The relation of apocalyptic thought to our present and likely future distress is an interesting and complex question, not easily answered in a few sentences. I've recently been reading a book edited by Stefan Skrimshire titled Future Ethics: Climate Change and Apocalyptic Imagination, which I mentioned back here. As is usual in an edited collection of essays, quality and relevance vary considerably, but the theme is an important one. How do our images of "the end" shape our understanding (or misunderstanding, as the case may be) of climate change?
For some activists, the pace and scale of anthropogenic climate change on our current trajectory represents an existential threat to the present order of the biosphere, including the human order of a globalised industrial civilisation of almost seven billion and rising. The language of apocalyptic is borrowed in order to try to gain some traction with policy-makers and the public. It matters not whether this borrowing represents a reflexive reliance on a thread of thought with its roots in religious discourse or the deliberate appropriation of concepts and tropes that still inhabit our imagination and so which will resonate widely. The goal is to induce an emancipatory shock, a recognition of our situation as extreme, a justification for emergency measures that disrupt the usual flow of commercial, political and social life with a radical reordering.
Some Christians, noting the borrowing of apocalyptic language by activists, are inclined to ignore the whole thing as another human attempt to claim control of even how the world is going to end. Instead, affirming that the end is in God's hands alone, they argue that any claims of humanity bringing about the end by our own efforts (even inadvertently) must be treated with extreme suspicion.
Personally, while it is difficult to get a good grip on the magnitude of the threat represented by climate change without recourse to some very strong language, I think that it is best to remain agnostic about the relationship between our preset distress and threats and the divine promises relating to ultimate realities. It may be that there is some link, but there is no particular reason in my opinion to think so. Even if our actions lead to the downfall of our way of life and the utter transformation of our society into something so different that in hindsight it is appropriate to speak of industrial civilisation having experienced a self-induced collapse, this need not be the end of the world. To use a line that is growing increasingly common, the end of the world as we know it is not necessarily the end of the world.
And where this cuts the mustard for me is that sometimes apocalyptic thought can become a lazy way out of ethical deliberation. Apocalyptic becomes lazy where it is in the service of a fatalism that assumes our destiny is doomed by the greater power of nature (whether acting blindly, under its own authority as a personified (and angry) mother earth, or as the instrument of God's inexorable judgement) or which conversely rejects the possibility of social self-destruction in principle. In each case, the future is seen as closed and human actions as ultimately irrelevant, in which case, let us eat and drink for tomorrow we die. It can also be lazy where it is used to create panic and a desperate acceptance of whatever medicine is closest to hand. This is a kind of non-emancipatory shock that stuns the hearer into passive acceptance of the salvific social, economic and/or political solution that swiftly follows the apocalyptic account.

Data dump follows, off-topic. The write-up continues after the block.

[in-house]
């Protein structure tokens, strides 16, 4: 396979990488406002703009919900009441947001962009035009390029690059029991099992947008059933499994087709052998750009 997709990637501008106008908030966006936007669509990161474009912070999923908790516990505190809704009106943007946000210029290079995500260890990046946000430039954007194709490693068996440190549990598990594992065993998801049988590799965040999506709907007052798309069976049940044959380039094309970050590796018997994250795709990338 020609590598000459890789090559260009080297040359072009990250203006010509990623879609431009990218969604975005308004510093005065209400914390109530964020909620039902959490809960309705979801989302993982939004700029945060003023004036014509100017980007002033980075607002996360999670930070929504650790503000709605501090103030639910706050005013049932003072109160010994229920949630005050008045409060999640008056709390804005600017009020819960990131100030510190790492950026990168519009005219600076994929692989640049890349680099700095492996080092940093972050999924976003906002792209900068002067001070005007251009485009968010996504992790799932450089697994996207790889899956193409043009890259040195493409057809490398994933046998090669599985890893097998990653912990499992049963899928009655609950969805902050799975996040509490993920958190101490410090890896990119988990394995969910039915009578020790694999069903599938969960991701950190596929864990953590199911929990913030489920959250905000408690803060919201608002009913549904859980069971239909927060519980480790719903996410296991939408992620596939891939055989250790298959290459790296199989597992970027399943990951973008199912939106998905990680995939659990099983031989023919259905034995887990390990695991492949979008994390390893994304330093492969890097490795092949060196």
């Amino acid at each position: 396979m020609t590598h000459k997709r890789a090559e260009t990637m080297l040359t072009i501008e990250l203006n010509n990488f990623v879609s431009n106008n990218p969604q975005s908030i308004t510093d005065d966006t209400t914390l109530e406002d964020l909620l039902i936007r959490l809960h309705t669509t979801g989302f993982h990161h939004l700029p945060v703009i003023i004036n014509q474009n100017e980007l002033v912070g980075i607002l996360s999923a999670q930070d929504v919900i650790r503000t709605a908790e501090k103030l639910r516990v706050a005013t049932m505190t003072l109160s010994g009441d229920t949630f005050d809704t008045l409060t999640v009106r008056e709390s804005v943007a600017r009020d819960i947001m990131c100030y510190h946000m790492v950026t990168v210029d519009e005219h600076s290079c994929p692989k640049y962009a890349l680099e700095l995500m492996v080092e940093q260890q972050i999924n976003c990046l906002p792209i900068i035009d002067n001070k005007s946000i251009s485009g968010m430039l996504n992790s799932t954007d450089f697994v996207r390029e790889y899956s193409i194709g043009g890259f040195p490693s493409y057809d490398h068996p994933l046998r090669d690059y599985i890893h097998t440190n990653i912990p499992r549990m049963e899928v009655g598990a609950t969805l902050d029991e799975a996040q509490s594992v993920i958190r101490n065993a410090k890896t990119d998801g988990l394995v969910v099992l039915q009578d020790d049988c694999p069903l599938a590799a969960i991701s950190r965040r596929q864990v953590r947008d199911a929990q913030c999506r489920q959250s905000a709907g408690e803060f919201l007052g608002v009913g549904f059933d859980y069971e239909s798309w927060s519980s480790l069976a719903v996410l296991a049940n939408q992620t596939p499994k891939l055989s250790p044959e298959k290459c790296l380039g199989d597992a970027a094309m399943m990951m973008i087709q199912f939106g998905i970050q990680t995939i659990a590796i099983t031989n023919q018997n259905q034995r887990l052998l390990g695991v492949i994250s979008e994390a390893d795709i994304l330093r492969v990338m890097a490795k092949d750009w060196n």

Denying knowledge of the relationship between our time and time's telos keeps open the space for neighbourly care. It does this not by rendering apocalyptic inscrutably distant ("since we can't know when the end will come, then let us ignore the coming of the end altogether"), but constantly relevant. In Christian apocalyptic, the hidden meaning of history is revealed to be the stage of divine action, not in competition with human action, but as the previously unknown judge and liberator of human action. Since the day of divine judgement approaches like a thief in the night, unbidden and unobserved, the wise servant knows that her actions are made more weighty, not less. Instead of paralysing fear or enervating schadenfreude, she is liberated to conduct her faithful service in reverent hope of divine vindication. By such acts, she is not heroically securing the future; saving the world (or the present world order) is not her motive or modus operandi. Instead, she trusts that because the hour of her vindication approaches, she has time to prepare, to reflect with prudence on her ability to be a blessing in the limited time she has received. Waiting patiently, she need not dread the outcome of history, but is free to love her neighbour as an instantiation of her wholehearted love for the master with what strength and wisdom she has received. It may be that the immediate future holds suffering, even vast suffering, but not yet the end of all things. In which case, her actions undertaken in hope are not in vain; they are secured by the promise of the resurrection, and thus they are freed from the impossible burden of having to deliver her own life or the continued existence of her society.
And so, there is a sense in which the apocalypse has indeed already come, in the sense that apocalypse means "revelation", an unveiling of what was hidden. After Christ's coming, Christian believers now see the world and its future in a new light. No longer do the dark shadows of anticipated difficulties leave us blindly stumbling along in denial, distraction, desperation or despair. Once relieved of the responsibility to pursue survival above all else, we see the future as a stage on which faithful words and deeds may witness to the redemption of history through the cross and resurrection, and to the coming renewal of all things.